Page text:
Its almost a bit too small ( leg room ) for me 6' 6" 230 lb ,still very comfortable after hours in the seat. Its a lot to carry for one guy in the standard glass. I recommend the wheels and spray skirt as a standard for this boat. You can live without a rudder on most inshore water ways.
Its way faster than you can imagine. Lots of storage , at a good price.The Glider was my first glass boat after two years in a CD Scirocco. It doesn't have a rudder and I raced it for 2 years w/o one. When racing there were too many correcting strokes and I would waste valuable energy and time to stay on track after a passing boat or current change. But w/o a rudder you really learn how to handle a boat. I finally just installed a Sealine system and the rudder is a necessity. Now you can concentrate on your forward stroke and stay your course or get out of someone's way in a hurry at the start of a race. Here's how I rate it:
Touring - 10
Racing - 7-8 due to weight limitations
Turning (while racing) 90 degrees - 8 of 10
Turning 180 degrees - 6 of 10 (you must practice tight turns because the built in hull type skeg in the stern enables you to track well over distances bet defeats the turning ability in tight quarters.)
Windy Conditions - 6 of 10 (While racing around Jamestown, RI 15 miles, I had to stop for other issues nothing to do w/ the boat. 3 racers passed me. This was the downwind leg with the tide and current. Over the next five miles I settled in and caught all three boats. Turned into the wind on the Northern leg and then 6 miles into the wind heading south and all three boats slowly but surely walked away from me.)
Following Seas - 7 of 10 (gets squirrelly due to the lack of rocker in the stern. You have to brace and watch yourself. Like most boats.)
Weight 48 lbs w/ Rudder it's Kevlar w/ Glass overlay on Hull. Fit & Finish 10 of 10
Resistance to Wear Factor - 10 of 10 (This boat looks new on the water - it's five years old.)
Hardware/Decking - 10 of 10
Resale - 10 of 10
Cockpit - Roomy the way I like it.
Hatches - 10 of 10 dry as a bone
Length - 9 of 10 (it's long @ 19ft.)
Boat Appeal - 9 of 10
Cruising w/o effort - 4mph
Cruising w/ effort - 5 to 5.5
Racing - 5.5 to 5.9 (steady pacing)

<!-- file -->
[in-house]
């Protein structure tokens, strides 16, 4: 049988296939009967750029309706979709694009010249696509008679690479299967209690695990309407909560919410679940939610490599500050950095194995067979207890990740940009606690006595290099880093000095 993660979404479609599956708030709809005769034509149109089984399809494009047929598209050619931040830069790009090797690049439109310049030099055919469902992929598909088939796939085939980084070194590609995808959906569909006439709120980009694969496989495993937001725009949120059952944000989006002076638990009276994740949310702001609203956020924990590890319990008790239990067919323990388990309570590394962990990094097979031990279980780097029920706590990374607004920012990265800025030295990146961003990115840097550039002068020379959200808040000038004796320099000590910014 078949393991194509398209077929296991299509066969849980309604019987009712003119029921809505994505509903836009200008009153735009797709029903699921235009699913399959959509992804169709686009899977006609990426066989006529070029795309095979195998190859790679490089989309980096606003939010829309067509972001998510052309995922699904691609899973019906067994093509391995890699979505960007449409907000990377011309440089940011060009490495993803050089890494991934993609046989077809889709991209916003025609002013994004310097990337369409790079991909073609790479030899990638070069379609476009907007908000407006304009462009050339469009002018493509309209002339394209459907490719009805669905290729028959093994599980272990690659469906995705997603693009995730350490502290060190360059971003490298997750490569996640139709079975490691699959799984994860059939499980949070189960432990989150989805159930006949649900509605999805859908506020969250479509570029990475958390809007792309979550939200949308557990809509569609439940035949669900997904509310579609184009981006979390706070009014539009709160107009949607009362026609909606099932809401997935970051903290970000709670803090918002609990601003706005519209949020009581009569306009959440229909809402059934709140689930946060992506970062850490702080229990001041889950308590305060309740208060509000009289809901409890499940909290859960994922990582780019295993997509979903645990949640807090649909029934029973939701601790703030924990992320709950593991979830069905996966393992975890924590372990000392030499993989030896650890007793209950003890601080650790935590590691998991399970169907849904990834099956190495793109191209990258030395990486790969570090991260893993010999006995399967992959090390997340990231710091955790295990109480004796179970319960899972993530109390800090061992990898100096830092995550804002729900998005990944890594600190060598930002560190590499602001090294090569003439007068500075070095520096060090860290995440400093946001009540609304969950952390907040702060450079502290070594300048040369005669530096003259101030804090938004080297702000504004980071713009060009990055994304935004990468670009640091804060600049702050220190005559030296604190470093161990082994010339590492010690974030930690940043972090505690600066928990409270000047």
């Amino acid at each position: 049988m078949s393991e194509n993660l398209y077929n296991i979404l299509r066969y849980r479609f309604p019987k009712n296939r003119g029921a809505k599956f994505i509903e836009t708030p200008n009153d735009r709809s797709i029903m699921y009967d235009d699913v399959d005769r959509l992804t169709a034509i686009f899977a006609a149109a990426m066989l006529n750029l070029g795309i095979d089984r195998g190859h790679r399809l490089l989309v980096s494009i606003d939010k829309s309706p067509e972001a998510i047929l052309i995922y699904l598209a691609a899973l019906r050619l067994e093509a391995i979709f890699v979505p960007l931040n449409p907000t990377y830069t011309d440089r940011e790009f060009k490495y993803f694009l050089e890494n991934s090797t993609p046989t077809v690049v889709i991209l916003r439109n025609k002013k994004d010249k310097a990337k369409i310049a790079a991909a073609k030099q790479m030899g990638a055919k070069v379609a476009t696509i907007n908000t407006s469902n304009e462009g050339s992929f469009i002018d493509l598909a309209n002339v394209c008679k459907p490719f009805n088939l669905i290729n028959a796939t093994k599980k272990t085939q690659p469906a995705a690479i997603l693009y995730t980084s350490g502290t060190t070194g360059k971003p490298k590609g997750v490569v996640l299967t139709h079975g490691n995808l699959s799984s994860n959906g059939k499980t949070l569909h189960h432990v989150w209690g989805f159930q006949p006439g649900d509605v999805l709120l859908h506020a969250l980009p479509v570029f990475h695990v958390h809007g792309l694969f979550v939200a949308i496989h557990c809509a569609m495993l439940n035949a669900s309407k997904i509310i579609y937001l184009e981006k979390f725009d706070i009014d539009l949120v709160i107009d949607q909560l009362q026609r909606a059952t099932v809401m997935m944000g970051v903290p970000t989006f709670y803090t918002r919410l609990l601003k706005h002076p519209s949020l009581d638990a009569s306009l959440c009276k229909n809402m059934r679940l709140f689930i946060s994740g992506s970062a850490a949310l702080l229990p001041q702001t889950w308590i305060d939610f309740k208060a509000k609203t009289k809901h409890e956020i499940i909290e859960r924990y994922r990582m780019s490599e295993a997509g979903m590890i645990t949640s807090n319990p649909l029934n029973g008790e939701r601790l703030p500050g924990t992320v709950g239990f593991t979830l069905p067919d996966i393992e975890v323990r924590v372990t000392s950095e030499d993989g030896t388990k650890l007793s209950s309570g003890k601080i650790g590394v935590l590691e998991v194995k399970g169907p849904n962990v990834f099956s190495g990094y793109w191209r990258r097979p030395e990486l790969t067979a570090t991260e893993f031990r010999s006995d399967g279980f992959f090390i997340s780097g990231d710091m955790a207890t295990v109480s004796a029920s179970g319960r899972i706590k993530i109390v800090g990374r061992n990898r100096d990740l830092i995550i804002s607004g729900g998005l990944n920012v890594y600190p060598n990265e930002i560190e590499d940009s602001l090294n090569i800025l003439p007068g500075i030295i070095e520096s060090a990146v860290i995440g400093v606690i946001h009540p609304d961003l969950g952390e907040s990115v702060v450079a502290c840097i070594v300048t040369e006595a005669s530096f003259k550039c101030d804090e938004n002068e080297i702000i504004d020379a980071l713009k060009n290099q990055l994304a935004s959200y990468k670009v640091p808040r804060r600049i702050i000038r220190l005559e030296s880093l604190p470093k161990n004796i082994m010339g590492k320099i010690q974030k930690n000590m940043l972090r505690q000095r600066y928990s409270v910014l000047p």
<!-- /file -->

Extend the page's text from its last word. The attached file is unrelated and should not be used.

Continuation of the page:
Racing - Sprint - 6.2to 6.5 mph (hard to sustain)
I would be hard pressed to sell this boat so I recommend it highly. If I bought a race specific boat I would still keep the glider. This is an all around fast cruising day boat that can do expeditions fully loaded and you are always in front of the pack.I just received a new graphite Glider, and the difference between the new Glider and the Kevlar one I owned in the mid 90ís is night and day. The speed is not quite up there with an Epic Endurance (they cruise about the same, but in a sprint the Epic will win), but the comfort was much better (better seat, backrest, and room for knees!). It won hands down when compared with a Current Designs Extreme (my previous favorite boat).
Deck rigging has been improved. They installed a reflective perimeter line, and a braided shock cord which has more stretch. The bulkheads are curved and the rear bulkhead curves up to the cockpit coaming making emptying the boat a breeze. The inside of my boat is smooth from release cloth, but small air bubbles in the bow show it wasnít vacuume bagged. Core mat, or similar stiffener is used in the hull and in the paddle float rigging of the deck. It is light, weighing under 40 lbs, with the rudder. The finish is very nice, the seam is smooth, I would say the construction is excellent. The only problem is the deck rigging bolts, which extend past the nuts and into the hull. They will rip drybags like a knife. Itís not too hard to grind off those sharp edges.
Stability is marginal, and secondary stability is not much better. We had the boat in strong winds, and it did not weathercock. We could paddle at any angle to the wind without problem. It is long enough to get squirmy if you are on the crest of 2 waves, and it does not want to turn very quickly (but I have other boats for that), but for speed and comfort it is a blast. I routinely used my old Glider in class II whitewater, and I suspect the new boat will end up there as well. My old Glider was built like a brick house, and could take a serious beating. The new one being Graphite is more fragile, but it seems very solid.
As for the guy who preferred the Mariner II, thatís like comparing a SUV to a race car. I also paddle a Northwest Pursuit, and choose that boat in rough conditions. But when I want to go fast and have fun, the Glider wins hands down.